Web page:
CONVENING FOR ACTION IN THE COMOX VALLEY: Watershed Resilience Event Explores Climate Change, Collaboration and Landscape Restoration (October 21-22-23, 2020)

Note to Reader:

In 2020, the COVID 19 pandemic changed everything and created a new reality for everyone on Planet Earth. Until there is a vaccine, mass gatherings are not allowed in British Columbia, by order of the Provincial Health Officer. Thus, events such as the Third Annual Vancouver Island Symposium on Water Stewardship in a Changing Climate must be delivered online rather than in-person. Adapting to this new reality necessitated decoupling of the original 2-day program for Comox Valley 2020, the third in the series.

Pre-pandemic, the Comox Valley Conservation Partnership (CVCP) would have delivered the Day One program. The Symposia Series founding partners – namely, the Nanaimo & Area Land Trust (NALT) and the Partnership for Water Sustainability – would have delivered the Day Two program.

Decoupling means the two programs proceeded as independent online events. Details of the reconstituted webinar program organized by the CVCP team are presented below.

Watershed Resilience Event Explores Climate Change, Collaboration and Landscape Restoration

The Comox Valley Land Trust, Cumberland Community Forest Society and Connected by Water are presenting a free 3-part event highlighting exciting projects and initiatives that are reconnecting ecology and hydrology in the built and natural environments of the Comox Valley.

This virtual seminar will take place October 21-23 and welcome attendees from across sectors for a unique opportunity to learn about the power of collaboration to mobilize and respond effectively to the impacts of climate change on the local landscape.

To Registration:

Comox Lake

Wednesday October 21st at 7 pm – FREE Online Public Event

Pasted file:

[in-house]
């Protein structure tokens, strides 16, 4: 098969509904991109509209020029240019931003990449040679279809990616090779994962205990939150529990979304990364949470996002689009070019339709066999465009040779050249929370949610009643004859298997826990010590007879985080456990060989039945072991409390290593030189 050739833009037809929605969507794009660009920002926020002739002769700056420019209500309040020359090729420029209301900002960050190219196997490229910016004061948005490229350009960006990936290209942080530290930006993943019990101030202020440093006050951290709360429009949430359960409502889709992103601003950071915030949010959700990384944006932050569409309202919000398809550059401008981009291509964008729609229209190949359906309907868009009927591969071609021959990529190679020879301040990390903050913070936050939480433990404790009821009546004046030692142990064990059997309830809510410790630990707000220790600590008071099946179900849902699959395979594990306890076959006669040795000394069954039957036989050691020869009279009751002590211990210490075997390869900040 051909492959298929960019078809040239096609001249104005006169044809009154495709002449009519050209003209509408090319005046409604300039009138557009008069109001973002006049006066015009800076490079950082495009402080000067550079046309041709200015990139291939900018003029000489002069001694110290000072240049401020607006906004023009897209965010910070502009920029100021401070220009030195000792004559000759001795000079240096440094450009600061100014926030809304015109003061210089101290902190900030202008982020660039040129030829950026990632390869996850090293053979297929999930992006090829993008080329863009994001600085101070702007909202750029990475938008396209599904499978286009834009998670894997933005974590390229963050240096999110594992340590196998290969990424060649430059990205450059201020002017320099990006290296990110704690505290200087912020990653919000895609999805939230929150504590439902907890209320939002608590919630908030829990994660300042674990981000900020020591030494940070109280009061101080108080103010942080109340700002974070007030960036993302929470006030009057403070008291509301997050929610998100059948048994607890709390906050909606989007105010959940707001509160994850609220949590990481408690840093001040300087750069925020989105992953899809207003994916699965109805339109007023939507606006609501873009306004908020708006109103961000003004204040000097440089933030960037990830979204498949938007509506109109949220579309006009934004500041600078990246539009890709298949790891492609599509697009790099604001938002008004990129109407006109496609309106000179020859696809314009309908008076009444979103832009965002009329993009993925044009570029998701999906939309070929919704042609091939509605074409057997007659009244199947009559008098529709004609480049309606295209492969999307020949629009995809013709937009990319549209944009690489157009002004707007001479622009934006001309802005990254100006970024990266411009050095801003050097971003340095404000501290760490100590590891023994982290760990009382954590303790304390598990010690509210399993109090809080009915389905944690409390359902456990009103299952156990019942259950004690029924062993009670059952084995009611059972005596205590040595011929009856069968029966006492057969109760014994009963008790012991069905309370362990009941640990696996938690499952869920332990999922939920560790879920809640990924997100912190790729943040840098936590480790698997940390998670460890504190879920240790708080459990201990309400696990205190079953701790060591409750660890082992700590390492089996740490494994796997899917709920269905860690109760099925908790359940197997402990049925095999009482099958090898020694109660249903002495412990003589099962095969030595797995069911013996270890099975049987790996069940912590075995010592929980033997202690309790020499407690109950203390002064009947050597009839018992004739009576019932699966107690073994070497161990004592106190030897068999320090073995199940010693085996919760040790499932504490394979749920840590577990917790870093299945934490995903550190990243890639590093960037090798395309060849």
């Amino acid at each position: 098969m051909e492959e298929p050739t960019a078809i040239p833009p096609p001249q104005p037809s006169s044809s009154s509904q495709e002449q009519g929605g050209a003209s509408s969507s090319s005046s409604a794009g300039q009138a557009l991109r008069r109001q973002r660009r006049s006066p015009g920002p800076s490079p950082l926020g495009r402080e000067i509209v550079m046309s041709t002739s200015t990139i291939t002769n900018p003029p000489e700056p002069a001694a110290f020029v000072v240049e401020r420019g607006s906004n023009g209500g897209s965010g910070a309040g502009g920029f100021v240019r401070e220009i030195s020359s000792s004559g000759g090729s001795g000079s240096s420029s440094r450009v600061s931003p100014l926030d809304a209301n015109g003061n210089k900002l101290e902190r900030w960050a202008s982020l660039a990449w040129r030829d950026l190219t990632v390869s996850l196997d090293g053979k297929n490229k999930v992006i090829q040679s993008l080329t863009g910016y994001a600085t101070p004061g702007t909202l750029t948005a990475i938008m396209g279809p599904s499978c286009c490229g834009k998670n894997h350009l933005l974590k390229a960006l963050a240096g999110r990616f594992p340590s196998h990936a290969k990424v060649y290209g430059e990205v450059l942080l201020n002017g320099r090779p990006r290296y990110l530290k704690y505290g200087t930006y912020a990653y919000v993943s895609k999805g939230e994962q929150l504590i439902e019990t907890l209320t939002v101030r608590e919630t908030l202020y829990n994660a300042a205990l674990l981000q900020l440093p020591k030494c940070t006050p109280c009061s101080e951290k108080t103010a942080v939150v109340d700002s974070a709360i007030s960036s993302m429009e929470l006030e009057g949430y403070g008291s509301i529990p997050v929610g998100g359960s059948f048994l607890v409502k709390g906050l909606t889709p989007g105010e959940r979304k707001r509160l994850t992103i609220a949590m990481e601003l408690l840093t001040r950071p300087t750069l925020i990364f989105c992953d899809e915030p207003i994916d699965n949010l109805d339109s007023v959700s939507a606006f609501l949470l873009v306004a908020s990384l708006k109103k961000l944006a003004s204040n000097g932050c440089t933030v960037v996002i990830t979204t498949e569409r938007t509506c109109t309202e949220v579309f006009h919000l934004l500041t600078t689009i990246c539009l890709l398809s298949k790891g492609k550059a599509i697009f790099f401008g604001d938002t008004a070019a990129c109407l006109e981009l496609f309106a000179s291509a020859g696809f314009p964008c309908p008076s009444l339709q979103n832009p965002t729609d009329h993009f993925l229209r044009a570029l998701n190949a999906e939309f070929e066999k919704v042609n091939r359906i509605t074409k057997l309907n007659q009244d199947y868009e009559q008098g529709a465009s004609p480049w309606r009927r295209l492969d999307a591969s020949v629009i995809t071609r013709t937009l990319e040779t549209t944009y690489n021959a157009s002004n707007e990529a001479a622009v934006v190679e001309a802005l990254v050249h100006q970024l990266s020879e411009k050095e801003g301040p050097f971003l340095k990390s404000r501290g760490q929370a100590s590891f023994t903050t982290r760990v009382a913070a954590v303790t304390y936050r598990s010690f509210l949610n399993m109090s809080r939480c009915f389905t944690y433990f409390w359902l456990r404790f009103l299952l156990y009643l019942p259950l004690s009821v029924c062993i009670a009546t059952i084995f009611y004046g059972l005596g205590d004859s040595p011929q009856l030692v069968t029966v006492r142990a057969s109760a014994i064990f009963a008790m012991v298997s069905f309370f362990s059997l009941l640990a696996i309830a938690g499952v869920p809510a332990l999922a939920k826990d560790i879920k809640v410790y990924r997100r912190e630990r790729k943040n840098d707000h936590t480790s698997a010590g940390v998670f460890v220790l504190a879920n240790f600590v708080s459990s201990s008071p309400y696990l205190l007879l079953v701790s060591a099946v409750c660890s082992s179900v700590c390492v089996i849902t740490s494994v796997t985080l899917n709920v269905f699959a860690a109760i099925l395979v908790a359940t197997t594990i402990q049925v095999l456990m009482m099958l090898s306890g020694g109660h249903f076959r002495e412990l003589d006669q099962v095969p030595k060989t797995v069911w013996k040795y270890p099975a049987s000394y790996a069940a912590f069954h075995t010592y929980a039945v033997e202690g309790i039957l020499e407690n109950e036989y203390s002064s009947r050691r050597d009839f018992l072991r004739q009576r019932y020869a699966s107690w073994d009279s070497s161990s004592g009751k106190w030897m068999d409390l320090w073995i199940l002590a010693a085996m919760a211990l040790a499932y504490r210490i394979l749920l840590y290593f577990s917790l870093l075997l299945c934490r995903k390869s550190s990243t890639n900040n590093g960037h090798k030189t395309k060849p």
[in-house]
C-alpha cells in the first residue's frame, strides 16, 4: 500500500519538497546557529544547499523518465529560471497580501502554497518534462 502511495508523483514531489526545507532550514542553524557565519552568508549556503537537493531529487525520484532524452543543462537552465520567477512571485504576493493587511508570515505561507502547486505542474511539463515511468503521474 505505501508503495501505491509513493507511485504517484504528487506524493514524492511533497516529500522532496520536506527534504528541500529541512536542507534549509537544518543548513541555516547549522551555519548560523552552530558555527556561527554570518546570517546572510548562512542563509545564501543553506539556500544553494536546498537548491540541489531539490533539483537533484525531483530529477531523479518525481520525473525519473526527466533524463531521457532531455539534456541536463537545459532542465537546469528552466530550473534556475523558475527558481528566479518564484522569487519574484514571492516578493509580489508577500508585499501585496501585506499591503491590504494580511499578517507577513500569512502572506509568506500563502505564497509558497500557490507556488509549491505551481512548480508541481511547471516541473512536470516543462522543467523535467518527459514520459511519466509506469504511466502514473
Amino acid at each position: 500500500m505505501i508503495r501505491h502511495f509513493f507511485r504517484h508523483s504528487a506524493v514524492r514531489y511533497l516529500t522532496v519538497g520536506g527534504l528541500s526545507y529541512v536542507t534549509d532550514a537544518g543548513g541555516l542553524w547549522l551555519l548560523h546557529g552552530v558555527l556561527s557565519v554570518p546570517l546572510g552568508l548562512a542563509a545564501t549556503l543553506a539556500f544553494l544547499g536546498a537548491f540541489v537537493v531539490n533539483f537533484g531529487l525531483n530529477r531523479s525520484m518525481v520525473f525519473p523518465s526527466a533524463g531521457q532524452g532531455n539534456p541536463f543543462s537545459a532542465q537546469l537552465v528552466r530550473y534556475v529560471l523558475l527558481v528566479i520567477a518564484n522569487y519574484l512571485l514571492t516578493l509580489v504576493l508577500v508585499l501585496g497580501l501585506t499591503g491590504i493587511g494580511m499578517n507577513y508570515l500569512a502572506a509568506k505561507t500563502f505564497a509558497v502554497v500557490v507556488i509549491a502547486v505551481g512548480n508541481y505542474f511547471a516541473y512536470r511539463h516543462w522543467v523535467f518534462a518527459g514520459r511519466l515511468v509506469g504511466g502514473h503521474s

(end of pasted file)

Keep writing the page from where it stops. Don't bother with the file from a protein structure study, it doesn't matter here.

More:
Stitching Together Altered Landscapes: Conservation, Community and Resilience

Over the past 150 years, the Comox Valley landscape has been transformed by logging, coal mining, agriculture, road building, industry, and development. These altered landscapes are where the local impacts of climate change – flooding, erosion, and loss of biodiversity – first become evident. But these altered landscapes also hold the greatest potential for building resiliency. Kus-Kus-Sum, The Courtenay Estuary, Morrison Headwaters, Perseverance Watershed, Comox Lake – these places are at the heart of our local climate story.

Join archeologist Jesse Morin, Comox Valley Land Trust ED Tim Ennis, Cumberland Community Forest Society ED Meaghan Cursons, and Project Watershed staff biologist Jennifer Sutherst for a visual exploration of local land use history and current day conservation in action from mountain top to ocean floor.

“Together, in partnership with local government, indigenous leadership, industry, and community, we are stitching together altered landscapes of the Comox Valley,” stated Meaghan Cursons.

Thursday October 22 9-10:20 am:

Water, Place and Reconciliation

What is the starting place for our work in water sustainability, landscape restoration, and facing the impacts of a changing climate? It starts with an understanding of the culture, land, water, and stories of the places where we do our work.

“Join us for this welcome to the territory of the K’ómoks First Nation and an introduction to the exciting projects underway that demonstrate our shared commitments,” urged Tim Ennis.

Thursday October 22, 10:30-12 noon:

Regional Collaboration toward Natural Asset Management

The Comox Valley has never witnessed the scale of cross sector and cross jurisdictional work toward watershed sustainability than we have in the past 5 years. At the forefront of these collaborations are the Watershed Advisory Group, the Comox Lake Municipal Natural Assets Initiatives and recent land protection actions in the Comox Lake Watershed. This session will explore the complexities and opportunities of this regional collaboration at work,” stated Tim Ennis.

Friday October 23rd, 9-10:20 am:

Engaging Community in Climate Strategies – Projects and Tactics

“Local government leadership is making it clear that meaningful community engagement and climate change awareness are critical to all levels of community planning. What tactics make a real impact? How do we deepen interest and engagement to achieve success? From official community plan processes to sea rise response strategies – community engagement in climate adaptation is at the top of the agenda,” stated Meaghan Cursons.

Friday October 23rd, 10:30-12:

Connected by Water- Building a Legacy of Watershed Protection

Connected by Water is a program of the Comox Valley Regional District to build capacity, connection, and community in support of watershed protection. This project connects schools, parks, sporting events, campgrounds and the public to stories and actions that help support the health of our watershed. Learn more about the approaches, messages, and successes of this project and how it can be applied to our collective efforts to support a climate resilient watershed in the Comox Valley.